The Government will pursue the Guardian newspaper for legal costs if it successfully blocks the publication of the Prince of Wales's letters to ministers.
Solicitor General Oliver Heald said if the Government successfully blocks the release of Charles's letters in the Supreme Court it will expect the newspaper to pay its legal fees "to protect public funds".
Guardian journalist Rob Evans has been trying to make the letters public under the Freedom of Information Act and in September 2012 a High Court ruled in his favour.
Government departments did not intervene but Attorney General Dominic Grieve overruled the decision a month later.
But earlier this month the Court of Appeal ruled that Mr Grieve had "no good reason" for overriding the High Court's decision and said his veto was incompatible with EU law.
Grieve claimed that releasing the letters would undermine the principle of the heir to the throne being politically neutral and was granted permission to appeal against the latest ruling to the Supreme Court.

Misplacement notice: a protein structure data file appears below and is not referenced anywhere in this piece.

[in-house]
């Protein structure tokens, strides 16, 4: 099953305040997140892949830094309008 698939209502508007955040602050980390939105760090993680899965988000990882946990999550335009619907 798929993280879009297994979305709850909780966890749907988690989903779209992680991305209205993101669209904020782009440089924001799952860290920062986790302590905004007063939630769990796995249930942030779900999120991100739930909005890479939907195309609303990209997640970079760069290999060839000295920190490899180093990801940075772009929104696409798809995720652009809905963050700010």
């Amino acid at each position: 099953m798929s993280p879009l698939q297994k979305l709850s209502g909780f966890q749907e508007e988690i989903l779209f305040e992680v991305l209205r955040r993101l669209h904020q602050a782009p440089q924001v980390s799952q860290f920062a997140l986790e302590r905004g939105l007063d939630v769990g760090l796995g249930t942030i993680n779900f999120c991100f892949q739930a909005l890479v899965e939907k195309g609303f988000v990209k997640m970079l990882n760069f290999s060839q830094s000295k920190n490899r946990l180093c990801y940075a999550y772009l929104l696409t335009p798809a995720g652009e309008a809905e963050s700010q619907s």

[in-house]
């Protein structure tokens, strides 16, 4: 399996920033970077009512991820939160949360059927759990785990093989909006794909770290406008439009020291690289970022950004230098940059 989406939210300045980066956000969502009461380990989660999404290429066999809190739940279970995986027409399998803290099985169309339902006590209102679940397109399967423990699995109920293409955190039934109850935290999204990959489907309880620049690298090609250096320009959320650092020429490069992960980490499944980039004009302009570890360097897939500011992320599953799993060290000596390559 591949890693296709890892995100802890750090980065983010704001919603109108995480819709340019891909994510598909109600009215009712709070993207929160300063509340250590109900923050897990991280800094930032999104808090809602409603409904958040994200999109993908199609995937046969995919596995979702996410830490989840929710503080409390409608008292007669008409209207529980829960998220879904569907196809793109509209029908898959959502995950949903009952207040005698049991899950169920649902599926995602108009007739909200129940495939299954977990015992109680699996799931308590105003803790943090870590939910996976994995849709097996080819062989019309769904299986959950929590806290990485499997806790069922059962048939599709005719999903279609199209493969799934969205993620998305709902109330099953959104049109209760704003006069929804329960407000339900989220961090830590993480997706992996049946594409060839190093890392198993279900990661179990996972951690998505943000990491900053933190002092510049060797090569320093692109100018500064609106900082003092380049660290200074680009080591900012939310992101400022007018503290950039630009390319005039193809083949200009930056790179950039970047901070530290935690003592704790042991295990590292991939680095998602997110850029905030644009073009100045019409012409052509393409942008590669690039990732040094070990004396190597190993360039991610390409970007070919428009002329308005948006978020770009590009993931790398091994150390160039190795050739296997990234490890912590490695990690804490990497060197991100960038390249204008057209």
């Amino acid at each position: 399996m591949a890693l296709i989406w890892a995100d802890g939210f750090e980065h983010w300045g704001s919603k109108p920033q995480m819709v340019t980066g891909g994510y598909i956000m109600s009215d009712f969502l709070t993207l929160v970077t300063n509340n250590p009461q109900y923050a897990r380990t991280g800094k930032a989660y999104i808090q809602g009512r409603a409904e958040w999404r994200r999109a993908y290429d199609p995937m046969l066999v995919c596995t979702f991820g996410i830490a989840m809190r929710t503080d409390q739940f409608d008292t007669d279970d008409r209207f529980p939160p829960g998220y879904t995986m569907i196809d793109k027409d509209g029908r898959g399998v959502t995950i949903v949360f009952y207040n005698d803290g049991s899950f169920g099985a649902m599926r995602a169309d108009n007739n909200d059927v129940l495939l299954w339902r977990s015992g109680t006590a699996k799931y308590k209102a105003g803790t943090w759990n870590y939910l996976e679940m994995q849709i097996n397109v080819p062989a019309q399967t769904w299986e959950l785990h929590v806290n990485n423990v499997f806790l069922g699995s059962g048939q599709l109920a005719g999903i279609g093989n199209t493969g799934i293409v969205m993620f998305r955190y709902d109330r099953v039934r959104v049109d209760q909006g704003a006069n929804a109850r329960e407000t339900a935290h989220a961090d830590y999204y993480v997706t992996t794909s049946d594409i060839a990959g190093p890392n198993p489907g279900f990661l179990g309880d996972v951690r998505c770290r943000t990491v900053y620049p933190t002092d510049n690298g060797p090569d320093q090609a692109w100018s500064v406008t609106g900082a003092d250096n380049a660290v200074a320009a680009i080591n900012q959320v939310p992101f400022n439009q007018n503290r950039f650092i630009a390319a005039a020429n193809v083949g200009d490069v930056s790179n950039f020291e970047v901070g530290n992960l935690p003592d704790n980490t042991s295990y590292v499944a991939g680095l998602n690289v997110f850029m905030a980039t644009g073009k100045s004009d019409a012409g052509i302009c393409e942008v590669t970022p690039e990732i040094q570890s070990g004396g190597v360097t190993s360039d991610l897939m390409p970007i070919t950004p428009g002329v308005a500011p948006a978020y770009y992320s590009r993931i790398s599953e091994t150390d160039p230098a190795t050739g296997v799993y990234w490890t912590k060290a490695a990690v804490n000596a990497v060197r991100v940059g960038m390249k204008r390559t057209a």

Today at Attorney General questions Heald said if the Government is successful in the Supreme Court, it will seek to have all legal costs paid for by the Guardian.
He was asked by Labour's Paul Flynn (Newport West) in the Commons: "How much is the department spending to contest Freedom of Information decisions, court decisions, in order to suppress information to the public?
"The claim has been made that information is available that would show that an important person is unfit to do his future job.
"Shouldn't we allow the letters, the lobbying letters of Prince Charles to be made public?"
Heald replied: "You are raising a case which involves issues of constitutional significance, which includes upholding Parliament's intentions for the Freedom of Information regime and the Government's ability to protect information in the public interest.
"It is important the Government continues to fight the case in question.
"To protect public funds however if we are successful in the next stage of the legal proceedings we will expect the Guardian to meet our legal costs in full."